Connecting HPIO Capabilities with Domain Specific Needs Rob Ross MCS Division

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Connecting HPIO Capabilities
with Domain Specific Needs
Rob Ross
MCS Division
Argonne National Laboratory
[email protected]
I/O in a HPC system
Application
I/O System Software
…
Clients running
applications
(100s-1000s)
Storage or
System Network
I/O System Software
Storage Hardware
…
I/O devices
or servers
(10s-100s)
• Many cooperating tasks sharing I/O resources
• Relying on parallelism of hardware and software
for performance
2
Motivation
• HPC applications increasingly rely on I/O
subsystems
– Large input datasets, checkpointing, visualization
• Applications continue to be scaled, putting more
pressure on I/O subsystems
• Application programmers desire interfaces that
match the domain
– Multidimensional arrays, typed data, portable formats
• Two issues to be resolved by I/O system
– Very high performance requirements
– Gap between app. abstractions and HW abstractions
3
I/O history in a nutshell
• I/O hardware has lagged behind and
continues to lag behind all other system
components
• I/O software has matured more slowly than
other components (e.g. message passing
libraries)
– Parallel file systems (PFSs) are not enough
• This combination has led to poor I/O
performance on most HPC platforms
• Only in a few instances have I/O libraries
presented abstractions matching application
needs
4
Evolution of I/O software
(Not to scale or necessarily in the right order…)
• Goal is convenience and performance for HPC
• Slowly capabilities have emerged
• Parallel high-level libraries bring together good
abstractions and performance, maybe
5
I/O software stacks
Application
High-level I/O Library
MPI-IO Library
Parallel File System
I/O Hardware
• Myriad I/O components are converging into
layered solutions
• Insulate applications from eccentric MPI-IO
and PFS details
• Maintain (most of) I/O performance
– Some HLL features do cost performance
6
Role of parallel file systems
• Manage storage hardware
– Lots of independent components
– Must present a single view
– Provide fault tolerance
• Focus on concurrent, independent access
– Difficult to pass knowledge of collectives to PFS
• Scale to many clients
– Probably means removing all shared state
– Lock-free approaches
• Publish an interface that MPI-IO can use
effectively
– Not POSIX
7
Role of MPI-IO implementations
• Facilitate concurrent access by groups of
processes
– Understanding of the programming model
• Provide hooks for tuning PFS
– MPI_Info as interface to PFS tuning parameters
• Expose a fairly generic interface
– Good for building other libraries
• Leverage MPI-IO semantics
– Aggregation of I/O operations
• Hide unimportant details of parallel file
system
8
Role of high-level libraries
• Provide an appropriate abstraction for the
domain
–
–
–
–
Multidimensional, typed datasets
Attributes
Consistency semantics that match usage
Portable format
• Maintain the scalability of MPI-IO
– Map data abstractions to datatypes
– Encourage collective I/O
• Implement optimizations that MPI-IO cannot
(e.g. header caching)
9
Example: ASCI/Alliance FLASH
ASCI FLASH
Parallel netCDF
IBM MPI-IO
• FLASH is an astrophysics
simulation code from the
ASCI/Alliance Center for
GPFS
Astrophysical
Storage
Thermonuclear Flashes
• Fluid dynamics code using adaptive mesh
refinement (AMR)
• Runs on systems with thousands of nodes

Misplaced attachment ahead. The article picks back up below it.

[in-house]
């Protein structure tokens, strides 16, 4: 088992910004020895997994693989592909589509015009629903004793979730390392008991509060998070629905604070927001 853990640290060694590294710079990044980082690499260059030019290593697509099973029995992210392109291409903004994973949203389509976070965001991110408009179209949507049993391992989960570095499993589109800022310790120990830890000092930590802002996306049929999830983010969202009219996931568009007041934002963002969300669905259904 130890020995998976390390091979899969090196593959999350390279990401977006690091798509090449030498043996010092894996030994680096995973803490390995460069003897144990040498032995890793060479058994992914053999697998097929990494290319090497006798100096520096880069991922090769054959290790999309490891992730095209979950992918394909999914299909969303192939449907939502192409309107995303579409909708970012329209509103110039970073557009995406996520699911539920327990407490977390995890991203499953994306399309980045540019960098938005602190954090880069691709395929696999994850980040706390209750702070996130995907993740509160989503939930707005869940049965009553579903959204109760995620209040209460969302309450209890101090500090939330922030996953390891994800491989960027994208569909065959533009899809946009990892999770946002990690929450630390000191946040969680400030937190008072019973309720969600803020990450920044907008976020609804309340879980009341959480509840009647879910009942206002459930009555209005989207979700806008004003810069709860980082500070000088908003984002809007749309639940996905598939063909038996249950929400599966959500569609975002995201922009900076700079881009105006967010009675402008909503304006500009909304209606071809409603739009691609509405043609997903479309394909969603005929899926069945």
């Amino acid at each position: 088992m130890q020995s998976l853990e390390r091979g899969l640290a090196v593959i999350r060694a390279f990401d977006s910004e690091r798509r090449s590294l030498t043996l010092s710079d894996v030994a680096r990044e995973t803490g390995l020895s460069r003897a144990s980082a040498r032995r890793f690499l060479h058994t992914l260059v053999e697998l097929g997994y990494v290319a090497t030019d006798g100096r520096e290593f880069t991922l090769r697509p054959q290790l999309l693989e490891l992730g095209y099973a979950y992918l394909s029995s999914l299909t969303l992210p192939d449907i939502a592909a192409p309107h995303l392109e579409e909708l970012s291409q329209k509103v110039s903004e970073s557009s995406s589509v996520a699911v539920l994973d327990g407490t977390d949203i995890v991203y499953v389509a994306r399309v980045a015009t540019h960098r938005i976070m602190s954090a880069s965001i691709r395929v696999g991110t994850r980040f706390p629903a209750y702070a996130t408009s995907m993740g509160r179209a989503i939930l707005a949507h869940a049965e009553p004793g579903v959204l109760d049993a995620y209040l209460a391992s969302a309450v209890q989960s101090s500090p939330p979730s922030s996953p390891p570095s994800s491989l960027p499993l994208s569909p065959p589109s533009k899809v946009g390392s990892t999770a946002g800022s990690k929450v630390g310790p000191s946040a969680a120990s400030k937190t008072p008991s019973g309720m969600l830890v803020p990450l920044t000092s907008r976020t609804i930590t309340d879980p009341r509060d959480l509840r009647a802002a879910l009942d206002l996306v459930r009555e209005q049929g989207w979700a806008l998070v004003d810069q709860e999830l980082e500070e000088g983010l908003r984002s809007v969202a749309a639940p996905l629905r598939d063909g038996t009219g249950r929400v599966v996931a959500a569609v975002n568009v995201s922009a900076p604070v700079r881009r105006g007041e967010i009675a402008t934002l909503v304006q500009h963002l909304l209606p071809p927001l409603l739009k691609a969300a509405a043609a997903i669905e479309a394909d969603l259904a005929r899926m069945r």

• Three layers of I/O software between the
application and the I/O hardware
• Example system: ASCI White Frost
10
FLASH data and I/O
• 3D AMR blocks
– 163 elements per block
– 24 variables per element
– Perimeter of ghost cells
• Checkpoint writes all variables
– no ghost cells
– one variable at a time (noncontiguous)
• Visualization output is a subset of
variables
• Portability of data desirable
– Postprocessing on separate platform
Ghost cell
Element (24 vars)
11
Tying it all together
FLASH I/O Benchmark
• FLASH tells PnetCDF that all its
processes want to write out
regions of variables and store
them in a portable format
120
100
80
60
40
20
0
16
32
64
128
Processors
HDF5
256
PnetCDF
• PnetCDF performs data conversion and calls appropriate
MPI-IO collectives
• MPI-IO optimizes writing of data to GPFS using data
shipping, I/O agents
• GPFS handles moving data from agents to storage
resources, storing the data, and maintaining file metadata
• In this case, PnetCDF is a better match to the application
12
Future of I/O system software
• More layers in the I/O stack
– Better match application view of data
– Mapping this view to PnetCDF or similar
– Maintaining collectives, rich descriptions
Application
Domain Specific I/O Library
• More high-level libraries using MPI-IO
– PnetCDF, HDF5 are great starts
– These should be considered mandatory
I/O system software on our machines
High-level I/O Library
MPI-IO Library
Parallel File System
I/O Hardware
• Focusing component implementations on their roles
– Less general-purpose file systems
- Scalability and APIs of existing PFSs aren’t up to workloads and scales
– More aggressive MPI-IO implementations
- Lots can be done if we’re not busy working around broken PFSs
– More aggressive high-level library optimization
- They know the most about what is going on
13
Future
• Creation and adoption of parallel high-level I/O
libraries should make things easier for everyone
– New domains may need new libraries or new middleware
– HLLs that target database backends seem obvious, probably
someone else is already doing this?
• Further evolution of components necessary to get
best performance
– Tuning/extending file systems for HPC (e.g. user metadata
storage, better APIs)
• Aggregation, collective I/O, and leveraging semantics
are even more important at larger scale
– Reliability too, especially for kernel FS components
• Potential HW changes (MEMS, active disk) are
complementary
14
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